Where, Oh Where, Is My Tata Nano?

Learn to Use Reverse Innovation 

I kept my eyes on the blurring, chaotic stream of Mumbai traffic, looking for the famed “Tata Nano” - the cheapest car in the world. To be honest, I don’t think I saw one, but then again, I’m not sure I would recognize it crammed between moto-rickshaws and the tiny black Soviet-era-looking taxi cabs swerving around pedestrians crossing streets.

But I know they are out there, because everyone is talking about it. Indian business people I spoke to bring it up regularly in conversation as a symbol of India’s emerging flavor of innovation. Everyone is picking apart this marvel, seeking to gain insights seemingly to answer one question: why did this happen in India?

I was conducting a workshop with Hermann Simon, one of the world’s leading gurus on what he calls “hidden champions” – (mostly German) companies that you have never heard of but that dominate a global niche like making glass for museum cases – and he was proud to say that about 50% of Tata’s components are manufactured by German companies.

And that fact just agitates our need to answer the question: if much of the technology for the Tata Nano is manufactured in Germany, why was this innovation born in India?

What we are witnessing with the Tata Nano is what is commonly referred to as “reverse innovation” - or a process that begins by focusing on the need for low-cost products for countries like India and China and then adapting that innovation for the developed world.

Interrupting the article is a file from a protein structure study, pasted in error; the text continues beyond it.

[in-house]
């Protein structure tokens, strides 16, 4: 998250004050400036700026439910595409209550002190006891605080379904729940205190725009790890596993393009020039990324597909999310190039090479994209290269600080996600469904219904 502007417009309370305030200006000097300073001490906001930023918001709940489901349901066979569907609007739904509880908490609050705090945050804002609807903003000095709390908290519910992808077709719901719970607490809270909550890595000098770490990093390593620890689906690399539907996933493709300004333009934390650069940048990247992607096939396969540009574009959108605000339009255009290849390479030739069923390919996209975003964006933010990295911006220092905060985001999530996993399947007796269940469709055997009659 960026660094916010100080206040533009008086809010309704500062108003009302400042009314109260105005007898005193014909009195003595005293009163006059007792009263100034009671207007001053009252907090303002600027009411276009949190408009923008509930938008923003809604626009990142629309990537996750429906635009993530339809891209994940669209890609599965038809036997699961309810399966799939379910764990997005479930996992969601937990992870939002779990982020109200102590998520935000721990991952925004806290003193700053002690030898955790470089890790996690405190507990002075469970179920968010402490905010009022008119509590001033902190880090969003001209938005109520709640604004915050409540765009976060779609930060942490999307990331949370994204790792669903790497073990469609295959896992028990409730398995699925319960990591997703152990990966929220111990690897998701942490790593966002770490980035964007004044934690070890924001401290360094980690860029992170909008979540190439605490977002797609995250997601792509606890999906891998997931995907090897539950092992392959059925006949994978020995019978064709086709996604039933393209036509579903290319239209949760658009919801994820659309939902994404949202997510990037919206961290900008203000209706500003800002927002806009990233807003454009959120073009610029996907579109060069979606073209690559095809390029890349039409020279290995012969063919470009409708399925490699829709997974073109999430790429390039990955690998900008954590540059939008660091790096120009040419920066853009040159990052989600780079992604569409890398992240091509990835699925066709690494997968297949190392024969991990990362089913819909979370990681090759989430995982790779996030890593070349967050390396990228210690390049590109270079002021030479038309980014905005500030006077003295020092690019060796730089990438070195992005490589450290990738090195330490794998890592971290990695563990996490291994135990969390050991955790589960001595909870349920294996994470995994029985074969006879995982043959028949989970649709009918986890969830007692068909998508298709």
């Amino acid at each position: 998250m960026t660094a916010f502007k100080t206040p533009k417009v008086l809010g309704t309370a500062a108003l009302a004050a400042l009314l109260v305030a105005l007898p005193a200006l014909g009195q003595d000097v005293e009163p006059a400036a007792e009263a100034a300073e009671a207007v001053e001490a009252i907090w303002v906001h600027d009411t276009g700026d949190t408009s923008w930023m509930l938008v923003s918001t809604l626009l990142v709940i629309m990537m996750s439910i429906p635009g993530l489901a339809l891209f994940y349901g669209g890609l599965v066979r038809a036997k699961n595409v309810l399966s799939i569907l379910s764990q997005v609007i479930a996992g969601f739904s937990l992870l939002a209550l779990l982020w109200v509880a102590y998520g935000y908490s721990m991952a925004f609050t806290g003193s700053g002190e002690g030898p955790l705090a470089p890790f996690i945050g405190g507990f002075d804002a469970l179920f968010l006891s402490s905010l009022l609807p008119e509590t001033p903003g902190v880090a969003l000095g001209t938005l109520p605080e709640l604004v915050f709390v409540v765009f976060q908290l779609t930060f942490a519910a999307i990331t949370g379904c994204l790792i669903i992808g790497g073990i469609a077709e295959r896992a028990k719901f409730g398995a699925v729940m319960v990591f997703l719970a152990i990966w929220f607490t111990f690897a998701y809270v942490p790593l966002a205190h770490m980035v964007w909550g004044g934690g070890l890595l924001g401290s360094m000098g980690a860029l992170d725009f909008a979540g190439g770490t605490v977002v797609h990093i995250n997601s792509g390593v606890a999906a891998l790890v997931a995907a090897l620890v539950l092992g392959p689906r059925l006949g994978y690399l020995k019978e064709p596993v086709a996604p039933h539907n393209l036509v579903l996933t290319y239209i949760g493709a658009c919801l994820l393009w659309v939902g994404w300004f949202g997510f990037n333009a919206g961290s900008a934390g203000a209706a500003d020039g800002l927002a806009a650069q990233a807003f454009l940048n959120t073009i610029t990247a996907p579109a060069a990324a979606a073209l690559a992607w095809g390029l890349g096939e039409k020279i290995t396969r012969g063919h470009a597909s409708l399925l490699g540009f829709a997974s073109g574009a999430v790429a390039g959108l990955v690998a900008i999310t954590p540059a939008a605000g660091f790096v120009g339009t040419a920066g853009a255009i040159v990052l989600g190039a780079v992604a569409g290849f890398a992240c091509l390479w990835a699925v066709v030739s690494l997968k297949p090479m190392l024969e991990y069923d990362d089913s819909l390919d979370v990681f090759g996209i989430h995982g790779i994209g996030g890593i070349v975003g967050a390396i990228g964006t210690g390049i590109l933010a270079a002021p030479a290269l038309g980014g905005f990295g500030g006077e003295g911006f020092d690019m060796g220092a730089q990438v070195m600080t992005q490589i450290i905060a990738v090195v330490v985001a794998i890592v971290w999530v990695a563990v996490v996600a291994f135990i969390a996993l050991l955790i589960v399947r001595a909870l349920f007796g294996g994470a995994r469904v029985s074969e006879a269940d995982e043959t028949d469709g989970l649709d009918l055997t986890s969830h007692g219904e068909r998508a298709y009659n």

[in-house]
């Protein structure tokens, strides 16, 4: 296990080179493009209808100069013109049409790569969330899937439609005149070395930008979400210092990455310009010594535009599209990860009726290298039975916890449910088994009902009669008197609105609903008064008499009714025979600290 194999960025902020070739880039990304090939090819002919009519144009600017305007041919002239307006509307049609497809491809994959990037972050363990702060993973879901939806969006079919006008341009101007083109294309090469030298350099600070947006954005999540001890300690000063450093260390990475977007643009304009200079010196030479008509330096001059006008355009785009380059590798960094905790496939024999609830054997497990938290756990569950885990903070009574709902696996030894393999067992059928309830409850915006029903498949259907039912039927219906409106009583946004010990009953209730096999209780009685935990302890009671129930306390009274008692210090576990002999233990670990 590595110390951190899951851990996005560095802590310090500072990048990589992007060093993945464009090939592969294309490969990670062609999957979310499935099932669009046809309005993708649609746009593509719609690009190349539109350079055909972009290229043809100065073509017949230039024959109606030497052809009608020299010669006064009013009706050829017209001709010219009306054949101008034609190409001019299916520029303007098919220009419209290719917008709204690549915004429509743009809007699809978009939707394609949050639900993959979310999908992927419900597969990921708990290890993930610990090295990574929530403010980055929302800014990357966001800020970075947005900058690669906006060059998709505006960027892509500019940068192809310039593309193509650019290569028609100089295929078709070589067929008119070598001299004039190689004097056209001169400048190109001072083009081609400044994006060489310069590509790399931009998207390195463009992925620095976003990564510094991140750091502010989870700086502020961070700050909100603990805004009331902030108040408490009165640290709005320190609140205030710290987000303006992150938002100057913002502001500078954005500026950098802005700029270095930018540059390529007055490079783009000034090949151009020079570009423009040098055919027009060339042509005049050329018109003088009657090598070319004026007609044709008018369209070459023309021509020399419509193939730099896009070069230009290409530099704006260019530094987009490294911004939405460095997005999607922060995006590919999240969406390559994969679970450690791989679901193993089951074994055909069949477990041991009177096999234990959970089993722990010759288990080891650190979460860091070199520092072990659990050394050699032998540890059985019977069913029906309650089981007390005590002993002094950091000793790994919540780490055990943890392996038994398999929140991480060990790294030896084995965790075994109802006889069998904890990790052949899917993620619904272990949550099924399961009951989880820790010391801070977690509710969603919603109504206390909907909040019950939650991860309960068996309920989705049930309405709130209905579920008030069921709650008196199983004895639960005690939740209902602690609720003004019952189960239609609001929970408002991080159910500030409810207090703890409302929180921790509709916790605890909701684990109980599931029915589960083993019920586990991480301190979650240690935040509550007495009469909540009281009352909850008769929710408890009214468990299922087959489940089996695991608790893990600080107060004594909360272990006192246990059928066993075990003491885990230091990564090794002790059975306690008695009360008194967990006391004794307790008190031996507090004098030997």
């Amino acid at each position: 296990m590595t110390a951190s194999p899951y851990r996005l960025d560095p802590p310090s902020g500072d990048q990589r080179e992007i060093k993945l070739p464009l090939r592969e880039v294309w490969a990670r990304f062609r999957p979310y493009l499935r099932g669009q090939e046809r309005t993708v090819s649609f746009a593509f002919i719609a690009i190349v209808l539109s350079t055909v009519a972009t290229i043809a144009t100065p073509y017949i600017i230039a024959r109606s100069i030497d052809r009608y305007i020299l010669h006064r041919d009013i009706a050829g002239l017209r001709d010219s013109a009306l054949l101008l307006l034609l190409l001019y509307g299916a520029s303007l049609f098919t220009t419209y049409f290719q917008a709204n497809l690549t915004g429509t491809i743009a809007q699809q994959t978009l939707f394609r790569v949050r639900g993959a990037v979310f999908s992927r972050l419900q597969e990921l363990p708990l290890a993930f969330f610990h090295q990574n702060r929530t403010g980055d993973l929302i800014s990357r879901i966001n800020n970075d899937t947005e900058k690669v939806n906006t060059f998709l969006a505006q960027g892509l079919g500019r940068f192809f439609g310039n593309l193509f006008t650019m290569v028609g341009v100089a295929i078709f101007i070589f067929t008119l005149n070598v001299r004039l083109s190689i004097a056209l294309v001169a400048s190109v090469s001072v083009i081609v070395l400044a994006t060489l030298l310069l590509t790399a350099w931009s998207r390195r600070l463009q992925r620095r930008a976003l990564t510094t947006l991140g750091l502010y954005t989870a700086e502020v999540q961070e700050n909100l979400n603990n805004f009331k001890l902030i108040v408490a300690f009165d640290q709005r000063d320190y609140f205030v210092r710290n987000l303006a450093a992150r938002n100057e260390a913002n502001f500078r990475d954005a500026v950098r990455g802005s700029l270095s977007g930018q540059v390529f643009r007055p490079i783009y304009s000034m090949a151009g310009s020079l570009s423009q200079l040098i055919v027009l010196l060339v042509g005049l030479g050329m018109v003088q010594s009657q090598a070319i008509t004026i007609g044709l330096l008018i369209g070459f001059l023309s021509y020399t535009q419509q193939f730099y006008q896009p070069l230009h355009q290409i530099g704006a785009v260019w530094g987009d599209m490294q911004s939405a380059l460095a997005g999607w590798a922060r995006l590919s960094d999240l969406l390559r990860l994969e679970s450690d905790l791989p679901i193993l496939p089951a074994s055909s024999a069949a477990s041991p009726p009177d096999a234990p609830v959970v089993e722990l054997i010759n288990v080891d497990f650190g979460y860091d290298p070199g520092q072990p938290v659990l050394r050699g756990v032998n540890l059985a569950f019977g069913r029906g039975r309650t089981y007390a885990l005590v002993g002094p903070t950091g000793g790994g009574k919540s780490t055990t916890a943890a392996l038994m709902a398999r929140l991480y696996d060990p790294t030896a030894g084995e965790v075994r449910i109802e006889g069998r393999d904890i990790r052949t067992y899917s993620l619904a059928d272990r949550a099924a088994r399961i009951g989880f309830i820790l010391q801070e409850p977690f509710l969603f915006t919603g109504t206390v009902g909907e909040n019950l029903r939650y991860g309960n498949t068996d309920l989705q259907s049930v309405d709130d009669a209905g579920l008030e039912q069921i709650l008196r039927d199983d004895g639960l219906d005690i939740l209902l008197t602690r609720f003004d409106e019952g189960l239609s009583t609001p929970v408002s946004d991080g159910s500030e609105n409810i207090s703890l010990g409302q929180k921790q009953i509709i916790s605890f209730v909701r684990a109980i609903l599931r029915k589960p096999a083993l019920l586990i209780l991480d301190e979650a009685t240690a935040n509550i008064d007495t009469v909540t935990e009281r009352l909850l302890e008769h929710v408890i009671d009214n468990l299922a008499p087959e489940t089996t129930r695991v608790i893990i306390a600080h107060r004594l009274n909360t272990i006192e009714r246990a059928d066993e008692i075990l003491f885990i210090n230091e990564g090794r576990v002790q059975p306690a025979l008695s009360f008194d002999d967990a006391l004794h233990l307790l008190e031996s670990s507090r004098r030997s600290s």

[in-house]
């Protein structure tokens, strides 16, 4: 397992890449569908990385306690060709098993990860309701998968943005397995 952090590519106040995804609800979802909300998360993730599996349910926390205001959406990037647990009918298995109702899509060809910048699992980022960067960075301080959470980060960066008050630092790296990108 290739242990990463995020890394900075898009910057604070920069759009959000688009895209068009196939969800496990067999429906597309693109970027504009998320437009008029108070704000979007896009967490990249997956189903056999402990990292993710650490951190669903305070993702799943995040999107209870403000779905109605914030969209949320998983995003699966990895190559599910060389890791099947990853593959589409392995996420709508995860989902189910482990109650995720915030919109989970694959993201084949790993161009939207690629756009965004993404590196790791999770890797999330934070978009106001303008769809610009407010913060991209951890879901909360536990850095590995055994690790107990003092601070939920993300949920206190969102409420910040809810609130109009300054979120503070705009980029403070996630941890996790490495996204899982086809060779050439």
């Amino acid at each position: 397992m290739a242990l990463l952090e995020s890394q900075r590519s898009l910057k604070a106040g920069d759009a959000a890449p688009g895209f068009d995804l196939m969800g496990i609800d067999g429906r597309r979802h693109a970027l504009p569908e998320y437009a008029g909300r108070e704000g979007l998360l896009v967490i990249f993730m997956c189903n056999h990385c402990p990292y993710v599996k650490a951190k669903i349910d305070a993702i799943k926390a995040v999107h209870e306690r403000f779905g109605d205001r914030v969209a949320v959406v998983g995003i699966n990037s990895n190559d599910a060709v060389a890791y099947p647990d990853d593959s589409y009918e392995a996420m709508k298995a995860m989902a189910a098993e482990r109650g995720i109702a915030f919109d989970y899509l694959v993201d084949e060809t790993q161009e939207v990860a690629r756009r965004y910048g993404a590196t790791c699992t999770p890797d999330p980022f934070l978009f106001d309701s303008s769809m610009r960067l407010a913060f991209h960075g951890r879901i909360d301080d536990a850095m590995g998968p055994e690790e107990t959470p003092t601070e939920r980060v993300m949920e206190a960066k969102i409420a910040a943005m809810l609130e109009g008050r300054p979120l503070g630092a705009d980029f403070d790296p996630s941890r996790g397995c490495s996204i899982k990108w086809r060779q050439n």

If a German car company was tasked with developing the “cheapest car in the world,” the end result would most likely be a car priced just under the competition and with just enough “stuff” to still give it feel of a high-quality German car. But by understanding what price tag they had to beat to capture the Indian market, Tata was able to engineer a vehicle that caught everyone by surprise – the customer with a price tag of ½ of the closest alternative ($2,000 per car) and the engineering community with a product that, at first sight, seemed a bit surprising to many – with smaller wheels, a unique mix of materials, and a movable steering wheel to reduce the cost of having to adapt it to different driving customs.

India offered the perfect environment to introduce the Tata Nano – it has a need and the Tata Nano can fill it.  What a perfect example of how a well-organized business can look at its current technology or service and see how it can use reverse innovation to create something new and needed. Ask yourself the following questions to see how you can offer a new product or service that new customers need.

1. What is the biggest puzzle or bottleneck in your industry that your competitors are trying to stay away from, and how can you turn it into your competitive advantage by learning from other unorthodox players in other countries or industries?

2. How can you use your current technology or service to provide something new?

3. Who could use this new service or product?

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1 Comments

  • George Mathew

    I think what you are pointing out is a disruptive trend in innovation i.e. the shift from innovating for ‘value richness’ to innovating for ‘utility’, ‘mass volume’ and ‘optimal price points’ – which is characteristic of emerging economies like India. Most global corporations are incapacitated to create products and services for the ‘bottom of the pyramid’ because they have been built to cater to high value markets - that perhaps is the answer to your question. Innovating for a $ 700 smartphone and innovating for an email device for under $ 20 is vastly different. See other examples at http://www.innovationblueprint...